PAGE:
In Hebrews 6, we start with verses 1-3, which speak of introducing the principles of perfection, or completeness in our salvation, not how to leave our sinful ways and get saved, as the author already explained this in Hebrews. Verses 4-6 are often taken out of context to mean that if one fall away, he is doomed and cannot return unto the fold. Two things: Read the verses before and after these two to get the context and the other is to remember the parable of the prodigal son who not only fell away from his father, but came home and was gladly received by him. In order to believe in free will, one has to believe one can lose his salvation as well as choose it in the first place, but this whole doctrine is not taught in the Bible. God does all the choosing and causing of us to repent and He preserves us to persevere to the end. In verses 4-6, Jesus’ death on the cross is all that is needed to save all, and it is impossible that any other thing or work or repeat of His work on the cross will do any better. It is finished on the cross once and for all. God has given the very best there is to save man from sin and death, and this work was completed on the cross; it is impossible to go any further. In verses 7-8, the earth brings forth those of the blessing from God and those of the curses, which are saved or burned up, respectively. In verses 9-12, God speaks of the works we are to do and the perseverance to the end.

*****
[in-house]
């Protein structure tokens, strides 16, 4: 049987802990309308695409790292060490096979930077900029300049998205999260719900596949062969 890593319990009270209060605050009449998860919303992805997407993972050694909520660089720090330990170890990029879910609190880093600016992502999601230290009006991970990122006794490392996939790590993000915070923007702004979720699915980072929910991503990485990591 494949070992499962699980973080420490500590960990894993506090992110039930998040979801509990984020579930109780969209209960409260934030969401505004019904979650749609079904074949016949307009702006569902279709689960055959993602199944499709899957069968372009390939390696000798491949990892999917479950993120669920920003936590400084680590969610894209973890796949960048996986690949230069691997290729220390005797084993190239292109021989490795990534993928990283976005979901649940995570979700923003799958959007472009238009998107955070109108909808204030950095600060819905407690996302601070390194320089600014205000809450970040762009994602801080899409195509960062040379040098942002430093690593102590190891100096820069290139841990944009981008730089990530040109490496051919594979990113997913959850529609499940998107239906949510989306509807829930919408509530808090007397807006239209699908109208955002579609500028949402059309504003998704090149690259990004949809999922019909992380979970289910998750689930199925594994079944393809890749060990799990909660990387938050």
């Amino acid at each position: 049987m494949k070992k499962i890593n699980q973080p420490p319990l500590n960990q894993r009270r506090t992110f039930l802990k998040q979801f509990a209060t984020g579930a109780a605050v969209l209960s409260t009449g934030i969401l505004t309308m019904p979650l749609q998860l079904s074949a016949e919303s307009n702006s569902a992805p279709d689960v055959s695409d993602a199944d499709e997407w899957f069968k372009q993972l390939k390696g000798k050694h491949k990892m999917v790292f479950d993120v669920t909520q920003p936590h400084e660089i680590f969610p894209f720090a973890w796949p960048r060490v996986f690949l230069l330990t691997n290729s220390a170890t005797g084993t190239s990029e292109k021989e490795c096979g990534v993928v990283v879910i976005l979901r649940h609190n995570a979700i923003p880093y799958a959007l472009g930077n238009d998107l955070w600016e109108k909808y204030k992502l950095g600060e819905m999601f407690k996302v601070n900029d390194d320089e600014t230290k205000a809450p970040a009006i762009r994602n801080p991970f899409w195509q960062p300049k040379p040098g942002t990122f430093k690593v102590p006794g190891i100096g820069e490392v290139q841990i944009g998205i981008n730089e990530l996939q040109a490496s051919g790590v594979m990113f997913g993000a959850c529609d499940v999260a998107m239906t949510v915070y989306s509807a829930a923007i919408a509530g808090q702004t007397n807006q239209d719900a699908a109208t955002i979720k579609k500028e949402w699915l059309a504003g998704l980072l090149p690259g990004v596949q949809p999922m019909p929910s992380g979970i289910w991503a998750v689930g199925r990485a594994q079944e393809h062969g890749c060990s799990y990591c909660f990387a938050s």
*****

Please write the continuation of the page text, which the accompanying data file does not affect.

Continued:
In any case, it does not mean we can lose our salvation or this belief would be in contradiction with John 6:37-40 KJV.

      Actually it is pretty widely accepted that Luke wrote Hebrews but regardless, Heb 6:4-6 is clear;
      • [SIZE=10px]4 [/SIZE]It is impossible for those who have once been enlightened, who have tasted the heavenly gift, who have shared in the Holy Spirit,
      • [SIZE=10px]5 [/SIZE]who have tasted the goodness of the word of God and the powers of the coming age
      • [SIZE=10px]6 [/SIZE]and who have fallen away, to be brought back to repentance. To their loss they are crucifying the Son of God all over again and subjecting him to public disgrace.
      Enlightened is far more than salvation and communion is not a heavenly gift, it is an earthly institution. Also only saved people can receive the baptism of the Holy Spirit as in Acts 2:4

      Unsaved people cannot taste of the goodness of God or the powers of the coming age.

      Falling away is simply apostasy which the Bible does teach happens and will happen big time in the final time. 2 Thess 2:3. Apostasy is NOT losing salvation, it is walking away from it, which is why the end of v6 says what it says.